Death on the other side of the world
Part 5: True account from Peggy’s memoir, “Potato In A Rice Bowl”
Submerged up to my chin in the fathomless waters of Tokyo Bay, I remained in disbelief, lost in my devastation for what seemed an eternity. To be sure, all sense of time had been lost along with the ship that had just abandoned us. By now another two hours had surely passed, although it could have been ten. The truth was that a count of minutes didn’t much matter to me in our vulnerable circumstances. Much more important was how long I would be able to continue holding onto the neck of the life jacket with my finger tips.
Time crawled by. Then all at once I heard a muffled shout. “Ship! Ship!” Gordon was yelling. Struggling with all my might—you cannot imagine how much of my waning strength it took—I again slowly, painfully hoisted myself upward. Sure enough, there it was. No mistaking it. Another ship was bearing straight down on us.
We waited, waited, waited. Slowly it drew near. As the ship came up beside us, I realized for the first time just how tiny we were in those ocean swells.. Next to us it looked like a floating Empire State Building. Its metal side loomed above and across our field of vision, blocking out everything beyond it. To be sure, I would never have guessed that one of the most beautiful sights I would ever see would be a wet, gunmetal gray, steel wall.
As best it could, the ship stopped and chugged in place. I could see men way up at the distant top railing peering down at us. From my vantage point, they looked like toy figures scurrying about. But, trust me, they were much more than toys. They were heaven sent theophanies: ordinary men who appeared to me as gods. Before we knew it, the men/gods lowered something over the towering side of the hull; something tied to a thick rope. In slow motion it descended. As it came closer to the water I could see it was a very long wooden ladder.
Glen, grabbing from one piece of wreckage to another, made his way over to me. I was to be the first one up. There was no time to feel anything. My mission was to somehow, in the heavy waves, get myself over to the ladder. Glen snatched hold of my vest and towed me through the waves. As we neared the ladder, we both realized, to our dread, that it had not sunk upright into the water. Rather, because it was made of wood, the ladder was now bobbing and whipping about on top of the rough seas.
Exhausted, I once again sunk deep into my saturated trap. It did not seem possible that I could hoist both my body and the immense weight of my unwieldy life jacket up onto the rungs of this floating stairway. Salvation lay before me and I didn’t know how in the world I could grasp hold of it
All at once I felt Glen drag me through the water and over to the ladder. Next he dove under me and with all his fortitude shoved me out of the water up to the bottom rung. With Herculean strength—the kind of adrenaline-fed energy that kicks in during an emergency when the rescuer learns afterwards of his astonishing surge of power—he had lifted me up to the ladder.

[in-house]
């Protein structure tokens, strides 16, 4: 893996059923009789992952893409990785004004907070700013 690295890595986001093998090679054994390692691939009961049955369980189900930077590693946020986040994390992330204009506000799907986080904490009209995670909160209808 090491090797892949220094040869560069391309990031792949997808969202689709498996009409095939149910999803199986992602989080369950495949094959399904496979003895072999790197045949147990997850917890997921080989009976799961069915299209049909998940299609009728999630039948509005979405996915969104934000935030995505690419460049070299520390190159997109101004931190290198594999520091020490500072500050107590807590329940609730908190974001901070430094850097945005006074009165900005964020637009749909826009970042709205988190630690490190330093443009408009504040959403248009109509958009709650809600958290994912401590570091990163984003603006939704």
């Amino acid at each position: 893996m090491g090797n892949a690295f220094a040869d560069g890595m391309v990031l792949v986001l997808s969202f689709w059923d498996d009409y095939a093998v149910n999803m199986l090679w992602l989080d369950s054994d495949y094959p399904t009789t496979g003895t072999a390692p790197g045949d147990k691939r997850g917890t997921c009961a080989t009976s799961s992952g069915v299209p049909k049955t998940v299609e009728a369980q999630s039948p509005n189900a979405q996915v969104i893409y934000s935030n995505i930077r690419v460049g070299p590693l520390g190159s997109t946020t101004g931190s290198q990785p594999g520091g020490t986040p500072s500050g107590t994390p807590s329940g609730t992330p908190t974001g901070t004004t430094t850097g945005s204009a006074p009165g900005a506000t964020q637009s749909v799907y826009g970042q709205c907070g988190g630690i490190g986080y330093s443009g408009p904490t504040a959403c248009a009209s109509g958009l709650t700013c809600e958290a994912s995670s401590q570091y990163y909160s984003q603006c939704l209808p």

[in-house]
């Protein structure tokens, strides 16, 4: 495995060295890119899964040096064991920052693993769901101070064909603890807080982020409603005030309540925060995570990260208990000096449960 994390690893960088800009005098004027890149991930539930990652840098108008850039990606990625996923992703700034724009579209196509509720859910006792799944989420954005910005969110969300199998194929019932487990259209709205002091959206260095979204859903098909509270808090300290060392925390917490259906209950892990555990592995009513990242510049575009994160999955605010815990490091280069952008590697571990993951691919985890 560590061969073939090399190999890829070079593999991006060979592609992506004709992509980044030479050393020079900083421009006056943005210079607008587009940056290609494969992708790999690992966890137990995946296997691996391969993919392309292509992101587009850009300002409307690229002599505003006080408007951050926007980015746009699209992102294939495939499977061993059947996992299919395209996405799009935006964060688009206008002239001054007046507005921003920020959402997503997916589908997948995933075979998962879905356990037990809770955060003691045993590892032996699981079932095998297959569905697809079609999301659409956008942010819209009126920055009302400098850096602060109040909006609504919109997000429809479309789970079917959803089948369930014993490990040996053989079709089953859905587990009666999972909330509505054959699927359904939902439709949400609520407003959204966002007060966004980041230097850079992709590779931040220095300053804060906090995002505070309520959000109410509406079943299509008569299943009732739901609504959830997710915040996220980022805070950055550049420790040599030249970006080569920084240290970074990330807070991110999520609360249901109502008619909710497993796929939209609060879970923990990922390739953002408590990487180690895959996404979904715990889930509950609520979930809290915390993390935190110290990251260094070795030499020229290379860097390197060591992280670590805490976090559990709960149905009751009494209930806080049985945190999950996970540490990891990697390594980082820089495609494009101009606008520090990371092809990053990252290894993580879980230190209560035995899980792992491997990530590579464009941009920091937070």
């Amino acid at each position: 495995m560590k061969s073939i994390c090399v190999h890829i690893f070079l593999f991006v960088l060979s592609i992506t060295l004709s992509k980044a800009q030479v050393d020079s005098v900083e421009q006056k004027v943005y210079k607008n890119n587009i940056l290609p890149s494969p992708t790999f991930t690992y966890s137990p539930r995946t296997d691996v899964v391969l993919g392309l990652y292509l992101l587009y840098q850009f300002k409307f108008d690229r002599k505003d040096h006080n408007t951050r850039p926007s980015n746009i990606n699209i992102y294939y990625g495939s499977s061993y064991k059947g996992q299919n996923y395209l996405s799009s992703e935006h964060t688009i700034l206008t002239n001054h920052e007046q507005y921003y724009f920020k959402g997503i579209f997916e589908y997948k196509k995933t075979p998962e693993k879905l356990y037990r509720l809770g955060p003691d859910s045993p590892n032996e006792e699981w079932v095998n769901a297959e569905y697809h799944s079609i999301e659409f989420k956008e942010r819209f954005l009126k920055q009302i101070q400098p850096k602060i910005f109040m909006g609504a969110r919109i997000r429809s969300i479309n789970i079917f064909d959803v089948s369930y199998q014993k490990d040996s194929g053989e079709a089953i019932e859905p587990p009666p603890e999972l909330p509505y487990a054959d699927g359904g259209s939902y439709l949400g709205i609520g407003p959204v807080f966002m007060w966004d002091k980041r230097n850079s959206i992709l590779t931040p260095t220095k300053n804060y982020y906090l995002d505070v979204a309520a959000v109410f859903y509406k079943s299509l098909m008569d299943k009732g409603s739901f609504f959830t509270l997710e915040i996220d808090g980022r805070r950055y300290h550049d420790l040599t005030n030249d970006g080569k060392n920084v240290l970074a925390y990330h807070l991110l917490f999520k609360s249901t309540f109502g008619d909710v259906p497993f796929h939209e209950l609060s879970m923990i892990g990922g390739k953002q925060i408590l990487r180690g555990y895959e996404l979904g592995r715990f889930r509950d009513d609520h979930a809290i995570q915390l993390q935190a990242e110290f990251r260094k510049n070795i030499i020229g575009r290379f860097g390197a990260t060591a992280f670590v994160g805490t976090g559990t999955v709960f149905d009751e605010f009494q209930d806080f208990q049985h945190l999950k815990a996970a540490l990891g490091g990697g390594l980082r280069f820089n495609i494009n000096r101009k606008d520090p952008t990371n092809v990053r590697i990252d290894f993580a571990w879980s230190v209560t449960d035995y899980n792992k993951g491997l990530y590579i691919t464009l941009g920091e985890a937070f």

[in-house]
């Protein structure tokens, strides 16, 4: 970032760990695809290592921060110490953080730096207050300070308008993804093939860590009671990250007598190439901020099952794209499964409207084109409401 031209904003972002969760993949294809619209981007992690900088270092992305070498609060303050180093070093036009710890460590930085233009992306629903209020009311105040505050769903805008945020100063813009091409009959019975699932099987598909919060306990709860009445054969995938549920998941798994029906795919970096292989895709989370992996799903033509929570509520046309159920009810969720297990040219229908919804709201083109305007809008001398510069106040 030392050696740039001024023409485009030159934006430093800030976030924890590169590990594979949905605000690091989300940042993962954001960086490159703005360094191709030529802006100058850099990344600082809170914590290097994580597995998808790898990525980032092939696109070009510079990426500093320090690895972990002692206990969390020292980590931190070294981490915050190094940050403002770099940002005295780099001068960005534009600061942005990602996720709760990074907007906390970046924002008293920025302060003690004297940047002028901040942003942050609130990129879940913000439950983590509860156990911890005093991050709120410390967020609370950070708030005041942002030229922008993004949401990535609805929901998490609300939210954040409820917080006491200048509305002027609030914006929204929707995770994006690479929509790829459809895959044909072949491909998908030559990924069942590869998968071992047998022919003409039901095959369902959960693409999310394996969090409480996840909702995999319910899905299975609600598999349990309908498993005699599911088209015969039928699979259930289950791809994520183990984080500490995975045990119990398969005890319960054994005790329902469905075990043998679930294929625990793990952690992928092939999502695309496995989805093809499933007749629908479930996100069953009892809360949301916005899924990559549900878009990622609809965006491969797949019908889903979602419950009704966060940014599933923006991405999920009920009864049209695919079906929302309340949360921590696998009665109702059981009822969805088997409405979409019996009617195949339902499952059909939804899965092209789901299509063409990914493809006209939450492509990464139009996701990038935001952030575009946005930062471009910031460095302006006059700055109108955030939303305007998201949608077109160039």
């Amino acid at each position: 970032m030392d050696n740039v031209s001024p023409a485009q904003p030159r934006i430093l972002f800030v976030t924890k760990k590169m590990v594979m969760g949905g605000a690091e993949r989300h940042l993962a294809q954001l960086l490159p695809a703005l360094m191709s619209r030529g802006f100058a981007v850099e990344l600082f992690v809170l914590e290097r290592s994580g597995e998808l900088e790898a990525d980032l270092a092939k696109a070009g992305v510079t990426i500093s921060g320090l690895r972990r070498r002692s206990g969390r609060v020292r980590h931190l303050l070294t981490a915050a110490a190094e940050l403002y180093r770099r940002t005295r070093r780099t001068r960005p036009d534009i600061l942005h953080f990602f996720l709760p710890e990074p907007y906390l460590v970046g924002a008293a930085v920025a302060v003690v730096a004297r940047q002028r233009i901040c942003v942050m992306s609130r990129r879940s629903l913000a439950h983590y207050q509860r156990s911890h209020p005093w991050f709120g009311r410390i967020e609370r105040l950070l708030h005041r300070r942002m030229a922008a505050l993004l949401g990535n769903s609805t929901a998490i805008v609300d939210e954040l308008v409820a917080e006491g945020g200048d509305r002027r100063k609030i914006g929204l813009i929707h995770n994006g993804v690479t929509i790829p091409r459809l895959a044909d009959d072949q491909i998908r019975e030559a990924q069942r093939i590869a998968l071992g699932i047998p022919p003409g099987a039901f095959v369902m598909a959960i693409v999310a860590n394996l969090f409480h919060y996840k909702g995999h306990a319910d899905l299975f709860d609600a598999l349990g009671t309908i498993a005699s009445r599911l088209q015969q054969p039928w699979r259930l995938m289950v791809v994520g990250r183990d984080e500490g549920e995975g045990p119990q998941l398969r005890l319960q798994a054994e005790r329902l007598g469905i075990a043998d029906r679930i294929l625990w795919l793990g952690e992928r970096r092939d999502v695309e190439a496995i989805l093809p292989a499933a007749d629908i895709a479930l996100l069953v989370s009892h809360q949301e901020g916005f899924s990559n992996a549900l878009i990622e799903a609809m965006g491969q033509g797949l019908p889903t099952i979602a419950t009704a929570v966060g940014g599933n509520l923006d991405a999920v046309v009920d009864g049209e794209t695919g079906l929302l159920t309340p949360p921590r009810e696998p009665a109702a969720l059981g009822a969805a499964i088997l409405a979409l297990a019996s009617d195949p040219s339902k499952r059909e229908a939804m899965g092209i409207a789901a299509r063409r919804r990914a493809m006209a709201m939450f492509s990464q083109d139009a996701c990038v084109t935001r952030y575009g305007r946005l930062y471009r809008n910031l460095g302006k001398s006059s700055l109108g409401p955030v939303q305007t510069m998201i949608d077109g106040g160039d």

With the waves churning around me, still deep in the life jacket and unable to see, I felt the bottom rung with my fingertips and grabbed it, clinging with all my might. My deliverance would depend entirely on my ability to hold on. Hold on until this heavy ladder, with me hanging from it, reached the men way, way, way up at the top.
In excruciating, faltering motion, I blindly sensed myself being hoisted out of the churning seas. As the ladder left the water, I felt a sudden sharp jerk downward. My body weight, along with my wet clothes and the ponderous albatross I was encased in, were all pulling together against the grasp of my fingers. Somehow, somehow, I would have to hold on.
The movement upward was interminable. Inch by inch the men, the gods, raised me skyward. Unable to see, I was being pulled up the side of a sky scraper to the very top penthouse floor while at the same time fighting the raging wind and rain that tore at me from all directions.
Then all at once I sensed the angle of the ladder shift from vertical to horizontal, followed by the feel of many toughened hands grabbing hold of me. As my body tilted over the railing and onto the deck, I blacked out. No longer needing to do anything, anyway, anymore, and without being aware, I had given myself permission to blissfully slip into unconsciousness.
The next thing I remember was being carried across the deck, then descending a narrow iron staircase and finally being laid down in a small passageway outside of a room. Many hands were removing my life jacket. And then my tennis shoes?
Huh? My tennis shoes?
There I lay puzzling over what had just happened. What was the deal with my shoes? Then, with no sense of how much time had elapsed, I was carried into a cabin and laid upon a rice straw mat beside Glen and Gordon who had been pulled out of the water after me.
Even in that befuddled, depleted state, I was still able to catch the irony of what had just happened. No matter that our clothes were soaking wet and thoroughly ruining the tatami mats beneath us, or that our tennis shoes were immaculately antiseptic after an extended soaking in salt water, we had just been rescued by a Japanese ship. And in Japan shoes were always ALWAYS removed before entering a room!
(The conclusion next.)